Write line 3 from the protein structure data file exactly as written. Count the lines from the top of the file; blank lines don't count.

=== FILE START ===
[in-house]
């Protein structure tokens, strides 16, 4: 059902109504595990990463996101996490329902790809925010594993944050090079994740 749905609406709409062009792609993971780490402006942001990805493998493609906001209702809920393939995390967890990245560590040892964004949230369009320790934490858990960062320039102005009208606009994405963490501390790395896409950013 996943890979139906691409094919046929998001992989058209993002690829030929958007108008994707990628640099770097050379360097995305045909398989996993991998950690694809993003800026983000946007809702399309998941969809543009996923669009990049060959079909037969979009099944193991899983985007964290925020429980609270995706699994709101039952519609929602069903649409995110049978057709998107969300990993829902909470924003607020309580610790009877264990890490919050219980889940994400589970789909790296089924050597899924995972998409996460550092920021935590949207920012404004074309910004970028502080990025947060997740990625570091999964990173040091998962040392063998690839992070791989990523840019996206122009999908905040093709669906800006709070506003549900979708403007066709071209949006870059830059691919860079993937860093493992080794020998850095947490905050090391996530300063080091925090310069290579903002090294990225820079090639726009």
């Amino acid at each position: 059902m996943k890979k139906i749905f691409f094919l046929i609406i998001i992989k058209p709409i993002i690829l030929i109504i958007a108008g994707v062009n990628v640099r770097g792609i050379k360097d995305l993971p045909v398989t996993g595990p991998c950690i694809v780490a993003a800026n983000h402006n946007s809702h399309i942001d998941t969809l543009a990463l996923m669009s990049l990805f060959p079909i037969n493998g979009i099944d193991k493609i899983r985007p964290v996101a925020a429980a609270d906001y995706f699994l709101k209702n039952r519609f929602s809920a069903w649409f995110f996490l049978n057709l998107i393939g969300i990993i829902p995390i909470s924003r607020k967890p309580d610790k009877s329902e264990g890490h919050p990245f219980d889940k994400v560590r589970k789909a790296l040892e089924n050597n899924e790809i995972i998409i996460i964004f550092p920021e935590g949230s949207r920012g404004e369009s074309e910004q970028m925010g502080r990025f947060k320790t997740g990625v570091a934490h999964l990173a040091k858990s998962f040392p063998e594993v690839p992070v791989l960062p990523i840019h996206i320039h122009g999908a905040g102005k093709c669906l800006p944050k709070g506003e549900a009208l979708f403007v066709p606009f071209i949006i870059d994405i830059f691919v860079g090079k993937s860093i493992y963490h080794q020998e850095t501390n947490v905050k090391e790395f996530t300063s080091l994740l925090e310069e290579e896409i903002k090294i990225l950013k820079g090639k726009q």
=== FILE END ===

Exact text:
């Amino acid at each position: 059902m996943k890979k139906i749905f691409f094919l046929i609406i998001i992989k058209p709409i993002i690829l030929i109504i958007a108008g994707v062009n990628v640099r770097g792609i050379k360097d995305l993971p045909v398989t996993g595990p991998c950690i694809v780490a993003a800026n983000h402006n946007s809702h399309i942001d998941t969809l543009a990463l996923m669009s990049l990805f060959p079909i037969n493998g979009i099944d193991k493609i899983r985007p964290v996101a925020a429980a609270d906001y995706f699994l709101k209702n039952r519609f929602s809920a069903w649409f995110f996490l049978n057709l998107i393939g969300i990993i829902p995390i909470s924003r607020k967890p309580d610790k009877s329902e264990g890490h919050p990245f219980d889940k994400v560590r589970k789909a790296l040892e089924n050597n899924e790809i995972i998409i996460i964004f550092p920021e935590g949230s949207r920012g404004e369009s074309e910004q970028m925010g502080r990025f947060k320790t997740g990625v570091a934490h999964l990173a040091k858990s998962f040392p063998e594993v690839p992070v791989l960062p990523i840019h996206i320039h122009g999908a905040g102005k093709c669906l800006p944050k709070g506003e549900a009208l979708f403007v066709p606009f071209i949006i870059d994405i830059f691919v860079g090079k993937s860093i493992y963490h080794q020998e850095t501390n947490v905050k090391e790395f996530t300063s080091l994740l925090e310069e290579e896409i903002k090294i990225l950013k820079g090639k726009q």